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Pryor: Simple, low-tech flood warning system needed

The flash flood catastrophe at the Albert Pike campground in Southwest Arkansas has multiple agencies, even Senator Mark Pryor trying to find a way to make sure nothing like this happens again.
The flash flood catastrophe at the Albert Pike campground in Southwest Arkansas has multiple agencies, even Senator Mark Pryor, (D) Arkansas, trying to find a way to make sure nothing like this happens again. The biggest problem is getting severe weather warnings to people in remote areas.

The National Weather Service flash flood warning issued early Friday morning went out over the weather radios. But the signal couldn't reach campers at the Albert Pike campground in Montgomery County. Senator Mark Pryor met with the U.S. Forest Service to talk over some solutions.

You'll find weather radio towers all across Arkansas but the one at Mount Ida in the vicinity of the Albert Pike campground fell two years ago and hasn't been replaced. Even so those at the National Weather Service say it wouldn't have helped campers.

Those at the National Weather Service says the problem with weather radios at a campground like Albert Pike is that the sides of the mountain are so steep a signal just won't reach.

John Robinson with the service says one of the best solutions for remote areas like the Albert Pike Campground would be a system of stream gauges that detect rising water levels. They transmit a signal to emergency workers so they can warn people through sirens for instance.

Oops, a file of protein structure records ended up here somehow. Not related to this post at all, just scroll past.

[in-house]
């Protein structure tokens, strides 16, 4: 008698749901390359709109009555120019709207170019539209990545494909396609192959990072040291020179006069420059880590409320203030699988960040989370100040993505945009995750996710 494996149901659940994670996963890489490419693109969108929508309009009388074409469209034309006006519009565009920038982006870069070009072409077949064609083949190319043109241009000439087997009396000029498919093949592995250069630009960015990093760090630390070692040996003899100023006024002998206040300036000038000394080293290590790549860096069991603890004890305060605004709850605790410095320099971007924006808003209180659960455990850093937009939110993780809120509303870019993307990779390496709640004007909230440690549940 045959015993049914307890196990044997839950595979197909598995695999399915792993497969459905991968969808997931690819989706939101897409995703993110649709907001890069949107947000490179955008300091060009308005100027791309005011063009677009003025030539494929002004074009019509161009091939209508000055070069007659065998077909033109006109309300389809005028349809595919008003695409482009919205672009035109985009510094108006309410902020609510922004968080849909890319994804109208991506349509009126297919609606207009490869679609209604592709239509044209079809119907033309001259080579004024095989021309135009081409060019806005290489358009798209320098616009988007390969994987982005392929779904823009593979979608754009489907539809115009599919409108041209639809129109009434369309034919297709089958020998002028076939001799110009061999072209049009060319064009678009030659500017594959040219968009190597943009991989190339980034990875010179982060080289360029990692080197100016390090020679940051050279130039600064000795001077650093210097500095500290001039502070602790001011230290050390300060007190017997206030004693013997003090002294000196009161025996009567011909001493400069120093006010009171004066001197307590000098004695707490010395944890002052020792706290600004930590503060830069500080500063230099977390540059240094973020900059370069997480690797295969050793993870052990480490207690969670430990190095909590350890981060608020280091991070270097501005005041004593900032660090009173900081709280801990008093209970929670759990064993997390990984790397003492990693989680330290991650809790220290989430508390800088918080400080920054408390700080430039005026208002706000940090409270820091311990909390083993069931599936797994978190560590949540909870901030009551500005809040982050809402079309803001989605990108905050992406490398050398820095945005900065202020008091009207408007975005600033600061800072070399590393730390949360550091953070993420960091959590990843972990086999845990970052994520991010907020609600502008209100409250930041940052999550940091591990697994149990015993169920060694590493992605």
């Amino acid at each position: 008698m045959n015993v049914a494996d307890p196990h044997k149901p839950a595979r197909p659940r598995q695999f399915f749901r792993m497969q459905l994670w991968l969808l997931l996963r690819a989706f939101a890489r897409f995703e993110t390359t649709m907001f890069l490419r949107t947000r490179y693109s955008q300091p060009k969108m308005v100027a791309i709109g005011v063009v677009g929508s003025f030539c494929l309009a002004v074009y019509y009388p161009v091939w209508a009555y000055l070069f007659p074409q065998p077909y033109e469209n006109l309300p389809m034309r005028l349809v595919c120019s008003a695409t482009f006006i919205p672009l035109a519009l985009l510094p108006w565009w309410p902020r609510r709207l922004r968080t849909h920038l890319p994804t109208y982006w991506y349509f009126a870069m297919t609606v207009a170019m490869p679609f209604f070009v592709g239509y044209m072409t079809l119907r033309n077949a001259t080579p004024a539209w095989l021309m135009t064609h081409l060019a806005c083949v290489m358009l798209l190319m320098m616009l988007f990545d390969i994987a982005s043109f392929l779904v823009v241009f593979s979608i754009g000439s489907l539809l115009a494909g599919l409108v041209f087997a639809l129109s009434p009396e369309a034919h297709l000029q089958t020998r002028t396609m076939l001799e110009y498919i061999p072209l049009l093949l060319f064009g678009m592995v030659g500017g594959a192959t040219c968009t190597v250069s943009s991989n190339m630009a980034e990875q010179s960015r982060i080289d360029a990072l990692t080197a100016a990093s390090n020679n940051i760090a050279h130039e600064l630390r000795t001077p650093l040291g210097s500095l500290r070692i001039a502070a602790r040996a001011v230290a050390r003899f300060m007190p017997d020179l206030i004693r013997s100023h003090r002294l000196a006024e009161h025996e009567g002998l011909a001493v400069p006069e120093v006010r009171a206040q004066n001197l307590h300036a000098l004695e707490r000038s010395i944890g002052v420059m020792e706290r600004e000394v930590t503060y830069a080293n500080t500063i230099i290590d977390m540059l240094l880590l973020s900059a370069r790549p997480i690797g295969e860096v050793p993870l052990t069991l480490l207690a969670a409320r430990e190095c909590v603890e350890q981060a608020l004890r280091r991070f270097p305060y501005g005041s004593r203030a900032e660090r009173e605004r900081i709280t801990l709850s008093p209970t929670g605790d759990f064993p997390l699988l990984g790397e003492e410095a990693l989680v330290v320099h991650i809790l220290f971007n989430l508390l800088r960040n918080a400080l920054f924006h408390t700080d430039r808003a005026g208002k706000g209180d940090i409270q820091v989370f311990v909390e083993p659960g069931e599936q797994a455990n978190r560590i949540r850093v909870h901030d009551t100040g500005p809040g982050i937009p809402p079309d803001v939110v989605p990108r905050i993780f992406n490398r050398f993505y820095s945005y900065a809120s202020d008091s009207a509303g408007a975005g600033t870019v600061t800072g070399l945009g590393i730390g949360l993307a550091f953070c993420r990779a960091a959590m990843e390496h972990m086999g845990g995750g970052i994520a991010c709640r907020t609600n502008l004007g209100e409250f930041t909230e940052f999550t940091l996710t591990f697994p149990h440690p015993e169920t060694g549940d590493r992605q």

Robinson said, "Some of the newer sirens, after it whirls around, a voice can come over a loud speaker saying this emergency is: tornado, flash flood, a hazardous materials spill."

Senator Pryor said, "The truth is that's why people go there is because it is remote and they can get away from the TV and the cell phone and all that."

Pryor says that presents a challenge for anyone trying to warn campers about approaching danger like a flash flood. Pryor talked with the U.S. Forest Service about some low tech, low cost solutions like possibly painting a line around the campground to show just how high the water got.

He said, "To remind people about this tragedy and remind people that even though it's rare that you would have a flash flood in this area that it is a real threat."

Pryor says this is just the beginning of plans to make the campgrounds safer. And he says those with the Forest Service planned to work with him in the future to find an effective solution.
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